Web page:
The individual soul matures and develops through life and experience and understanding. Its maturation reveals the essential person we call the pearl beyond price, the manifestation of the true individual instead of the ego individual. There is an essential person, and the essential person is a person of presence, a manifestation of presence. But the individual is a much bigger mystery than we know. There are realizations and truths about reality that are not apparent in the nondual condition. As we investigate and see the implications of the nondual dimension, we can transition to other forms of realization, which not only reveal the importance of the individual for any realization, but also reveal the intrinsic importance of the individual. It’s not only living presence and total nondual reality that need to be realized. That is not all of realization. The individual has his or her own importance. The view of totality shows that other forms of realization can reveal the individual in a different light, which is not evident in most teachings or most states of nonduality.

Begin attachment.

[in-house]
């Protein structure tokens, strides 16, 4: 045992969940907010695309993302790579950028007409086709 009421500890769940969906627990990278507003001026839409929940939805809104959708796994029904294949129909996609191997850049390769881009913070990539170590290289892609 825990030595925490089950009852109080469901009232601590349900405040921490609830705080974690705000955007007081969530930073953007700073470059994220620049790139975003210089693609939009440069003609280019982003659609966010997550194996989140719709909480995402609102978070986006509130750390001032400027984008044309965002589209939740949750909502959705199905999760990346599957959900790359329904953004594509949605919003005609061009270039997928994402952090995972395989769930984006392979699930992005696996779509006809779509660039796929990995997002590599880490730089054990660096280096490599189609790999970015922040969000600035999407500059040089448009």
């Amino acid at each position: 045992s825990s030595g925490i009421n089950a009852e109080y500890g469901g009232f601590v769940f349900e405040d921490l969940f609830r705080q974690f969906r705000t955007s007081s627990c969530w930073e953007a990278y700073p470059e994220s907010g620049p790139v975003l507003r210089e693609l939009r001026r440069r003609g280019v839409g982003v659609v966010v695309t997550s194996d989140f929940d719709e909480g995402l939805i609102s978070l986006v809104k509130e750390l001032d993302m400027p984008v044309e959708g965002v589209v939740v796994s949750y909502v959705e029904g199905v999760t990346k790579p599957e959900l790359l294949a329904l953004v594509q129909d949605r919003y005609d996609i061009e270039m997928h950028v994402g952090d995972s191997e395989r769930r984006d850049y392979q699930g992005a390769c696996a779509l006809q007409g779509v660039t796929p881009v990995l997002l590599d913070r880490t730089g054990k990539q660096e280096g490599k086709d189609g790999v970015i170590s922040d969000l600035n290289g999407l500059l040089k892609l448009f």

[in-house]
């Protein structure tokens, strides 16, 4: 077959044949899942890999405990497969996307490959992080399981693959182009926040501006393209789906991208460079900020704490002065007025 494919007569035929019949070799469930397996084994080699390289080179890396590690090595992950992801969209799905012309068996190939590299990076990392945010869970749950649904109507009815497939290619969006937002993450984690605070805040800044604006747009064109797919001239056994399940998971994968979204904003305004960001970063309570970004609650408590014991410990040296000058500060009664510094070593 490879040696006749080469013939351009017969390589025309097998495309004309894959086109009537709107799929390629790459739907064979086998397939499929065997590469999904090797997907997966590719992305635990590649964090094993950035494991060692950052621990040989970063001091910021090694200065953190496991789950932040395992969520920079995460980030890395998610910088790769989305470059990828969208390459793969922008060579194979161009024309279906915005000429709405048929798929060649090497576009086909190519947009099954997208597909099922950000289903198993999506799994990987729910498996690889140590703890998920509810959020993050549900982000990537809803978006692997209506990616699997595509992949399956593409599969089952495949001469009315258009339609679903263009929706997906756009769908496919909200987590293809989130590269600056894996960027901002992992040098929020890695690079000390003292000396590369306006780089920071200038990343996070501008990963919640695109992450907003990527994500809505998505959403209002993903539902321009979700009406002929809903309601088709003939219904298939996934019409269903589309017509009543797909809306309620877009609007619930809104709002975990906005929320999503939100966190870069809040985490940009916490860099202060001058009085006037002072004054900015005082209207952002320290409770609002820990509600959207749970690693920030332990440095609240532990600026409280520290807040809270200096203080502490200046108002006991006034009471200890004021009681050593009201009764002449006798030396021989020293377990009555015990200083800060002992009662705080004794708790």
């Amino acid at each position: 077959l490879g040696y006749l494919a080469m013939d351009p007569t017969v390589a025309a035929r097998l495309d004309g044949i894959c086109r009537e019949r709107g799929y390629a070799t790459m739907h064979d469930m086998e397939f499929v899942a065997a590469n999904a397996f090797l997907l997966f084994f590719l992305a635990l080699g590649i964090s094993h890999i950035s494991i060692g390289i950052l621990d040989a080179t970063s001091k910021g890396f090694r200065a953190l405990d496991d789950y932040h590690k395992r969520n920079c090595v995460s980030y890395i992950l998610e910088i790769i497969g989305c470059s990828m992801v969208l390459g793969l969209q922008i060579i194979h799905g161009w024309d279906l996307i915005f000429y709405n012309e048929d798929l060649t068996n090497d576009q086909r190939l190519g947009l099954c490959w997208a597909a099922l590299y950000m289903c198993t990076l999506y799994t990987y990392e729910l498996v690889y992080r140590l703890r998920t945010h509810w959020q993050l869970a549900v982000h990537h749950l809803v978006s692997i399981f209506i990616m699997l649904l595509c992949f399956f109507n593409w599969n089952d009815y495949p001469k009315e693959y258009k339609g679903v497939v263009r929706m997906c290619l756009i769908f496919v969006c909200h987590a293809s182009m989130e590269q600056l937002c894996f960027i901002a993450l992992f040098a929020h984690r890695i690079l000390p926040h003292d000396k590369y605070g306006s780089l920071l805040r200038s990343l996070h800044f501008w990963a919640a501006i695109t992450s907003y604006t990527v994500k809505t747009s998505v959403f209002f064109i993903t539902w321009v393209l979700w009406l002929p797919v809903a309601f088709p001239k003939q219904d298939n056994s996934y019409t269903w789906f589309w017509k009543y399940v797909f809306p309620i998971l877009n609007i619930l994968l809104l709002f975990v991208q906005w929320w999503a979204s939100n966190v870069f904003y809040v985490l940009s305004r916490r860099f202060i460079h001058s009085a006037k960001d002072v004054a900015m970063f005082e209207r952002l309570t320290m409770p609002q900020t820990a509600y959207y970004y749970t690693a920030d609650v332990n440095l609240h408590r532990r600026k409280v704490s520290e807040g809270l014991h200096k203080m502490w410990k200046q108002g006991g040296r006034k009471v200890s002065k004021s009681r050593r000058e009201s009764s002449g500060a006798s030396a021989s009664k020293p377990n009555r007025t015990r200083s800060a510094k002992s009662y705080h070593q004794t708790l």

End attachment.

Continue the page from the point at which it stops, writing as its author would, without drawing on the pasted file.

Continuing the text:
Runaway Realization, p. 108 • discuss »